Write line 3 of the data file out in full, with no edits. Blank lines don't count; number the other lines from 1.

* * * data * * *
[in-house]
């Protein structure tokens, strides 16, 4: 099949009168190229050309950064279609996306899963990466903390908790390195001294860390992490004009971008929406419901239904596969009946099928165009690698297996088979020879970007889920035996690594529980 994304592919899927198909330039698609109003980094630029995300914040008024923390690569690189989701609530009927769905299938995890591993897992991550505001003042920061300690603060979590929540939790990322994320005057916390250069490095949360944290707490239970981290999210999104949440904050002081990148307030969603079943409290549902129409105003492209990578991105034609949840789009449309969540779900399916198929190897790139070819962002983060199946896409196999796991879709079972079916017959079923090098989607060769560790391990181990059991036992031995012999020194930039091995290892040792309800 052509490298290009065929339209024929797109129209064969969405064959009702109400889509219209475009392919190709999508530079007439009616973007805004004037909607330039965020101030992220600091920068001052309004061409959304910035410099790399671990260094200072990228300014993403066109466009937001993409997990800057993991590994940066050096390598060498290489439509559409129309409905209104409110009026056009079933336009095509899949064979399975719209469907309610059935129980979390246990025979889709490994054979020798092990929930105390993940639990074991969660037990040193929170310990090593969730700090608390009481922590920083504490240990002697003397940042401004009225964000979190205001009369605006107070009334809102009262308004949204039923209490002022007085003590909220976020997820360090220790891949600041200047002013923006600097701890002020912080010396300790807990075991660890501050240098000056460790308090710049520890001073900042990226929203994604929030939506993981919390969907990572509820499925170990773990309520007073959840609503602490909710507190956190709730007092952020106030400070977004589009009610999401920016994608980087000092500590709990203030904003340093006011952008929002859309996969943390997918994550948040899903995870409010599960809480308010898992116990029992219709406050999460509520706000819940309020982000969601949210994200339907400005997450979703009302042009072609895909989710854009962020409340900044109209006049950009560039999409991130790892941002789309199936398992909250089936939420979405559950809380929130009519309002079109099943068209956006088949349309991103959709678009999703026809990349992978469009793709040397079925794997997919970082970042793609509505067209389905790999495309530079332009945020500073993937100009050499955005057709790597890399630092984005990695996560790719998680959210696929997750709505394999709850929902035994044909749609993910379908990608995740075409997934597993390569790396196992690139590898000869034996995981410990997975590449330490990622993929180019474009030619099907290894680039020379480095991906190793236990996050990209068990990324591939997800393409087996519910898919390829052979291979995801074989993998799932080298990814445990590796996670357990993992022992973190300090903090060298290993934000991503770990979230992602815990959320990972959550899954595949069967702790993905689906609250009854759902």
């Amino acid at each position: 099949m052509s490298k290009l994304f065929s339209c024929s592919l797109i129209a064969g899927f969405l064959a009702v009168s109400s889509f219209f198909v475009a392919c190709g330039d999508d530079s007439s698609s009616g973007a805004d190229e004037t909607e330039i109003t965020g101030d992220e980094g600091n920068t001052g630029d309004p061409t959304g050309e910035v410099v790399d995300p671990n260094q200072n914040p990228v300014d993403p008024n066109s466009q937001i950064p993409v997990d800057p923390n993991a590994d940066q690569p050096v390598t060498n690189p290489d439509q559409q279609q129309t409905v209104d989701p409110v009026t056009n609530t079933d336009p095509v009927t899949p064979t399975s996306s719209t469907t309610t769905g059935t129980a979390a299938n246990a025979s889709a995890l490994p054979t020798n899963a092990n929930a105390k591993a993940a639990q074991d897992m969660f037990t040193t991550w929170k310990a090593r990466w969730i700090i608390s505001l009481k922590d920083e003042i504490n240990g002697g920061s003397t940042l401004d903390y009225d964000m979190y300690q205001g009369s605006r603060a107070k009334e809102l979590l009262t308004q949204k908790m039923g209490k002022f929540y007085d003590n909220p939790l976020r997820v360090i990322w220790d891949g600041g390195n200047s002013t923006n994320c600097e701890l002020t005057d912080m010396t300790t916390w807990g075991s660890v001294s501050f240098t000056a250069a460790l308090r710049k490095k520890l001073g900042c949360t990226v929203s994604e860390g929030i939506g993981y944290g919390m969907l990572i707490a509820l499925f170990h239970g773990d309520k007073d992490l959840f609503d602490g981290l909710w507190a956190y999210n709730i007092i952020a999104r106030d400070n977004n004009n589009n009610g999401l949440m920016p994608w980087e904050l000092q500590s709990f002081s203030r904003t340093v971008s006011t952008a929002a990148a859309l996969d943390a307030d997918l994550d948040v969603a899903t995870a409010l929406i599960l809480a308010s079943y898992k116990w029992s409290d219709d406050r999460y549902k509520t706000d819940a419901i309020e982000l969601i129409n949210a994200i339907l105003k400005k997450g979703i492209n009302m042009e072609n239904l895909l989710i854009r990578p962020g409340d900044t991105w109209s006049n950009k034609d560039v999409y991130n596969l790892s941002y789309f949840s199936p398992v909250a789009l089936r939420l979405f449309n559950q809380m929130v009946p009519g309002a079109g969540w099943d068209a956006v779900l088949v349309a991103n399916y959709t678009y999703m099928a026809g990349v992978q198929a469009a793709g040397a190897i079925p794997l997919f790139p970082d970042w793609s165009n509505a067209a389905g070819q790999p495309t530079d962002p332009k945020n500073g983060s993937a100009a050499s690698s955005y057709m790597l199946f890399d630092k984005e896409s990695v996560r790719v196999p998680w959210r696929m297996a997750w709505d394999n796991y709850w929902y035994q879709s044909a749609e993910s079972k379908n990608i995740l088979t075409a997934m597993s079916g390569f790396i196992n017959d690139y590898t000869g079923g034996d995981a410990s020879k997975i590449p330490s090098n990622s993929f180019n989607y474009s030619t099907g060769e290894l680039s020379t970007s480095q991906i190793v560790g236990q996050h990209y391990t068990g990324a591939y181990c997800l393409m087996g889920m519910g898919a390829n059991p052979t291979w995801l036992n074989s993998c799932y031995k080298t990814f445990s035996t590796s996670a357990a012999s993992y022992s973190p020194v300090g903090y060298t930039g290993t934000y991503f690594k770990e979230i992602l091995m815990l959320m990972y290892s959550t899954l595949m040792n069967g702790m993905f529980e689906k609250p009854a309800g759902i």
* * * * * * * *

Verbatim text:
């Amino acid at each position: 099949m052509s490298k290009l994304f065929s339209c024929s592919l797109i129209a064969g899927f969405l064959a009702v009168s109400s889509f219209f198909v475009a392919c190709g330039d999508d530079s007439s698609s009616g973007a805004d190229e004037t909607e330039i109003t965020g101030d992220e980094g600091n920068t001052g630029d309004p061409t959304g050309e910035v410099v790399d995300p671990n260094q200072n914040p990228v300014d993403p008024n066109s466009q937001i950064p993409v997990d800057p923390n993991a590994d940066q690569p050096v390598t060498n690189p290489d439509q559409q279609q129309t409905v209104d989701p409110v009026t056009n609530t079933d336009p095509v009927t899949p064979t399975s996306s719209t469907t309610t769905g059935t129980a979390a299938n246990a025979s889709a995890l490994p054979t020798n899963a092990n929930a105390k591993a993940a639990q074991d897992m969660f037990t040193t991550w929170k310990a090593r990466w969730i700090i608390s505001l009481k922590d920083e003042i504490n240990g002697g920061s003397t940042l401004d903390y009225d964000m979190y300690q205001g009369s605006r603060a107070k009334e809102l979590l009262t308004q949204k908790m039923g209490k002022f929540y007085d003590n909220p939790l976020r997820v360090i990322w220790d891949g600041g390195n200047s002013t923006n994320c600097e701890l002020t005057d912080m010396t300790t916390w807990g075991s660890v001294s501050f240098t000056a250069a460790l308090r710049k490095k520890l001073g900042c949360t990226v929203s994604e860390g929030i939506g993981y944290g919390m969907l990572i707490a509820l499925f170990h239970g773990d309520k007073d992490l959840f609503d602490g981290l909710w507190a956190y999210n709730i007092i952020a999104r106030d400070n977004n004009n589009n009610g999401l949440m920016p994608w980087e904050l000092q500590s709990f002081s203030r904003t340093v971008s006011t952008a929002a990148a859309l996969d943390a307030d997918l994550d948040v969603a899903t995870a409010l929406i599960l809480a308010s079943y898992k116990w029992s409290d219709d406050r999460y549902k509520t706000d819940a419901i309020e982000l969601i129409n949210a994200i339907l105003k400005k997450g979703i492209n009302m042009e072609n239904l895909l989710i854009r990578p962020g409340d900044t991105w109209s006049n950009k034609d560039v999409y991130n596969l790892s941002y789309f949840s199936p398992v909250a789009l089936r939420l979405f449309n559950q809380m929130v009946p009519g309002a079109g969540w099943d068209a956006v779900l088949v349309a991103n399916y959709t678009y999703m099928a026809g990349v992978q198929a469009a793709g040397a190897i079925p794997l997919f790139p970082d970042w793609s165009n509505a067209a389905g070819q790999p495309t530079d962002p332009k945020n500073g983060s993937a100009a050499s690698s955005y057709m790597l199946f890399d630092k984005e896409s990695v996560r790719v196999p998680w959210r696929m297996a997750w709505d394999n796991y709850w929902y035994q879709s044909a749609e993910s079972k379908n990608i995740l088979t075409a997934m597993s079916g390569f790396i196992n017959d690139y590898t000869g079923g034996d995981a410990s020879k997975i590449p330490s090098n990622s993929f180019n989607y474009s030619t099907g060769e290894l680039s020379t970007s480095q991906i190793v560790g236990q996050h990209y391990t068990g990324a591939y181990c997800l393409m087996g889920m519910g898919a390829n059991p052979t291979w995801l036992n074989s993998c799932y031995k080298t990814f445990s035996t590796s996670a357990a012999s993992y022992s973190p020194v300090g903090y060298t930039g290993t934000y991503f690594k770990e979230i992602l091995m815990l959320m990972y290892s959550t899954l595949m040792n069967g702790m993905f529980e689906k609250p009854a309800g759902i």